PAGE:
How Igor Cornelsen Turned An Engineering Degree Into Financial Sector Success

Investing is difficult. It takes money, too. Most people would have to donate 1/3rd of each days wages, if not even longer, working for the funds. But Igor Cornelsen managed to find a way to break through.

Investing in Brazil's financial markets is even more difficult. Especially when compared to the New York Stock Exchange and NASDAQ. Given this reality, most American investors stay away from the markets of Brazil. Many Brazilians aren't particularly impressed by their native country's financial markets, and seek out investing elsewhere.

Some people are able to navigate both countries' securities markets with success on a consistent basis. One member of that thin population is Mr. Igor Cornelsen.

Who is Igor Cornelsen?

Mr. Cornelsen was born in 1947 in Curitiba, Brazil, making him a ripe 70 years old today, in April 2018. At the age of 18, with the staunch support - some would argue he was forced to go - of his father, the young Igor enrolled in the engineering program at the Federal University of Parana, one of the finest universities within a reasonable distance of Igor's hometown.

Back then, in 1965, the Federal University of Parana was the only school of engineering in all of Parana - Parana is a state in Brazil - making admissions highly competitive.

With his father finally accepting the fact that young Igor likely wasn't truly interested in engineering, combined with Igor's newfound interest in business - particularly finance - Mr. Cornelsen enrolled in the economics program at FUP.

Though it took Igor five years to finally earn a bachelor's degree, at least he could be proud that he had a certifiable degree in a topic that truly interested him. Not just one degree, but two: one in economics, one in engineering.

And his career takes off...

Although it might not make sense at first glance, the young Igor Cornelsen found employment at a financial institution. Even though he started work as an engineer, as compared to a businessperson or economist. Back in 1970 in Brazil, engineers were typically tapped up by banks because of their math expertise. Engineering equations are incredibly complex, and require a high level of skill with mental mathematics. This made them the perfect accounting record keepers, and many Brazil banks used them as such. There were no calculators or computers...who else was going to add all those big numbers?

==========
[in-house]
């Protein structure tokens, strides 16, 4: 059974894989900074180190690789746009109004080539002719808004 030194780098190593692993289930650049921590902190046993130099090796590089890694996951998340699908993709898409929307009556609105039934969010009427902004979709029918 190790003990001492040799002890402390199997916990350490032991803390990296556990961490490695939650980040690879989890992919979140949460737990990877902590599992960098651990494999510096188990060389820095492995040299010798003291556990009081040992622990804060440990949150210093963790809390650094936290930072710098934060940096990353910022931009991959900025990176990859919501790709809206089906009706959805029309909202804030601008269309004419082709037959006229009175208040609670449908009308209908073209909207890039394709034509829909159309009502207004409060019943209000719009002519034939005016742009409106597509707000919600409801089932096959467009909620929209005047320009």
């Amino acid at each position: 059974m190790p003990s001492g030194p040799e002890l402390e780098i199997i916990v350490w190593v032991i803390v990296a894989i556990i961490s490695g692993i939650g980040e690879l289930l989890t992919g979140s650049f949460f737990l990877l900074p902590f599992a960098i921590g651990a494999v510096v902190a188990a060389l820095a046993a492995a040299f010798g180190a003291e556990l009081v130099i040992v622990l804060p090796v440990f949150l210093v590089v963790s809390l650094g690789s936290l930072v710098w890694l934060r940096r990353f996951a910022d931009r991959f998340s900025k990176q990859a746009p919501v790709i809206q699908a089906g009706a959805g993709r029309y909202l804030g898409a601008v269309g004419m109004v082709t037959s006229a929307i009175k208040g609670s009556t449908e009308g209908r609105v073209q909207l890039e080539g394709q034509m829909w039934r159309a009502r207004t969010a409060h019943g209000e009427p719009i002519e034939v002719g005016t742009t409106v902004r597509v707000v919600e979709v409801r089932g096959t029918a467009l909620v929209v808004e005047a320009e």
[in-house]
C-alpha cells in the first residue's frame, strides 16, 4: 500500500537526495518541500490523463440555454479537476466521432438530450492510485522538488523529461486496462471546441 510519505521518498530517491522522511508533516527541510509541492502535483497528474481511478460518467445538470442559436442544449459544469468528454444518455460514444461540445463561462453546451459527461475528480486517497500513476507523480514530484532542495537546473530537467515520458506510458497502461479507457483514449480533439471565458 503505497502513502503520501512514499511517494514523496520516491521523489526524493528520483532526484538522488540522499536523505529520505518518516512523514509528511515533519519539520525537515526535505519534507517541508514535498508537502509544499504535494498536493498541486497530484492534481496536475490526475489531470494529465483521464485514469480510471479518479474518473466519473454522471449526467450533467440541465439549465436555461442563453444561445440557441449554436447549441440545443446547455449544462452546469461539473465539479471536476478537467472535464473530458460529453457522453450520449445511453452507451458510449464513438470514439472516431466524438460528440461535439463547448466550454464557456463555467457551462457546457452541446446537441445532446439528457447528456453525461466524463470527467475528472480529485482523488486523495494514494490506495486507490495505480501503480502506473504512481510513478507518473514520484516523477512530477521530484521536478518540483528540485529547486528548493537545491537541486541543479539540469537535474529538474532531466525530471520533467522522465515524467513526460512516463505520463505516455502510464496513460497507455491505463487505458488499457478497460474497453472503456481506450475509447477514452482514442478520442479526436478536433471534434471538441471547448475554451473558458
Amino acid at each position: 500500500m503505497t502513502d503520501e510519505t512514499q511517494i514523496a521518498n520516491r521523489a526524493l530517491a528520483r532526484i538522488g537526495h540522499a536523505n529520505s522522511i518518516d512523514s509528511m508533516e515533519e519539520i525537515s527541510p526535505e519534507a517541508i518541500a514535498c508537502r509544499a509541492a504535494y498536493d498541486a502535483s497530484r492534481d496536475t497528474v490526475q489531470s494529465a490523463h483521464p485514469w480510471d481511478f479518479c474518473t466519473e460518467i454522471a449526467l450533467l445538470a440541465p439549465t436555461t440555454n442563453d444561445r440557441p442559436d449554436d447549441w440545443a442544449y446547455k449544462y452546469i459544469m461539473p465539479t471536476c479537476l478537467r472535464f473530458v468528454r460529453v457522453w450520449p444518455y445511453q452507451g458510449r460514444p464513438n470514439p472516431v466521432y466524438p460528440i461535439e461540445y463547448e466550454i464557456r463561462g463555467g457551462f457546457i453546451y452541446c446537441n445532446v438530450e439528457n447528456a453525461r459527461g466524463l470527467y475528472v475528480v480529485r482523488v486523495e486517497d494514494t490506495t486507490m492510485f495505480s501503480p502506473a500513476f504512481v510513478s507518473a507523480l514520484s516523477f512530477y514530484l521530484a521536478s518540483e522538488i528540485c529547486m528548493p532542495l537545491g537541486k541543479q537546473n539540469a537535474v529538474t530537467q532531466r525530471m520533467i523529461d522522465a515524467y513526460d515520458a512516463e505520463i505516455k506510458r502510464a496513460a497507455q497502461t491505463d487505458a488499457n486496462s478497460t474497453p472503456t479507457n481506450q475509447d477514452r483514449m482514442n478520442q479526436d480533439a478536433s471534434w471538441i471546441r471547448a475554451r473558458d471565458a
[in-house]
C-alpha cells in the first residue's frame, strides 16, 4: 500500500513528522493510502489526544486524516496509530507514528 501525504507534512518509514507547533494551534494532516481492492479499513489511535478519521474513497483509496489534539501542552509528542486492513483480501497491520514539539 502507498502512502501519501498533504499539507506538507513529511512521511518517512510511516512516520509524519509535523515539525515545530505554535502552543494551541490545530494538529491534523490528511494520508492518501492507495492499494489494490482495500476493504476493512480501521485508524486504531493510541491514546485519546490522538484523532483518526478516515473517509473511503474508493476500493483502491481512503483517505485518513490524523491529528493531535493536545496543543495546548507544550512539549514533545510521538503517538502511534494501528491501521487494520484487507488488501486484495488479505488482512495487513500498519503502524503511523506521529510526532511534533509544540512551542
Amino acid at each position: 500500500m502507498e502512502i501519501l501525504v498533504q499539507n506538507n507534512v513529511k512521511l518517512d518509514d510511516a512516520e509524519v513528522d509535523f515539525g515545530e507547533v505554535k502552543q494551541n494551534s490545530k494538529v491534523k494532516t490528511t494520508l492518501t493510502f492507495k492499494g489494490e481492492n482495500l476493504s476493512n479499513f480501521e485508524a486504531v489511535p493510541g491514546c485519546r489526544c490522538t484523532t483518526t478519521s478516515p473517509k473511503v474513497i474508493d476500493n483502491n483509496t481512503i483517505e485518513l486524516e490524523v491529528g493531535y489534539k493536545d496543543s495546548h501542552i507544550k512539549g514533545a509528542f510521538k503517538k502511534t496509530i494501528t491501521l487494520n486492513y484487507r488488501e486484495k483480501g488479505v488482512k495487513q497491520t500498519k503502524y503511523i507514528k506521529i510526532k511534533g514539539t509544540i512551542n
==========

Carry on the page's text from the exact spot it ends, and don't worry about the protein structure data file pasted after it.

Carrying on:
Go figure, huh?

In 1974, just four years after entering the workforce, he was named a member of Multibanco's board of directors. Igor's success continued to accelerate, as he was soon named chief executive officer of Multibanco in 1976.

Multibanco goes "bye-bye"

Bank of America, then interested in becoming the bank of more than just the United States, assumed ownership of Multibanco in 1978. Due to immediate corporate restructuring, Igor found himself out of work. Not because he wasn't the right fit. But because mergers and acquisitions often eliminate a fair portion of positions within the new organizations they form.

Quickly moving on from his layoff from what used to be Multibanco, Mr. Cornelsen found a position at Unibanco - today, after a merger with a fellow Brazilian bank, it stands as the largest bank in all of Brazil - as an investment analyst.

Although unplanned, Igor gains experience in American financial markets

A common issue faced by investors hoping to get their proverbial feet wet in other countries' financial markets is having to swap currencies for whatever currency is accepted by the foreign financial market.

Although Igor had long known of the potential in the markets of North America - particularly the NASDAQ and the New York Stock Exchange, both of which are still two of the hottest markets across all of planet Earth - he had never bothered venturing outside of those in Brazil due to problems with currency exchange rates.

After leaving Unibanco in 1985, Igor found a position at Libra Bank PLC. Because it was a subsidiary of London Merchant Bank, the financial institution paid its employees in United States Dollars.

Even though he faced some difficulties in placing investments in the NYSE and NASDAQ, simply having U.S. Dollars on hand facilitated a quick, easy, seamless transition into the world of investing in the United States. Still very much interested in the markets of his home country of Brazil, Mr. Cornelsen played the stock markets of both countries - both those of Brazil and America.

Moving up the ladder

After a few years at the London Merchant Bank subsidiary, Igor found himself working for the Standard Chartered Merchant Bank, ascending to the lofty ranks of the board of directors. He also became the leading representative of the London-based bank in Brazil, today the fifth-most populated country on planet Earth.

In 1995, Igor finally branched off from the corporate routines he became so familiar with over the previous three decades and decided to found his very own investment firm.

Considering the fact that Igor Cornelsen had then been investing in Brazil since 1971, and managing portfolios in the United States for a full decade, he had all the experience necessary to independent success under his belt.


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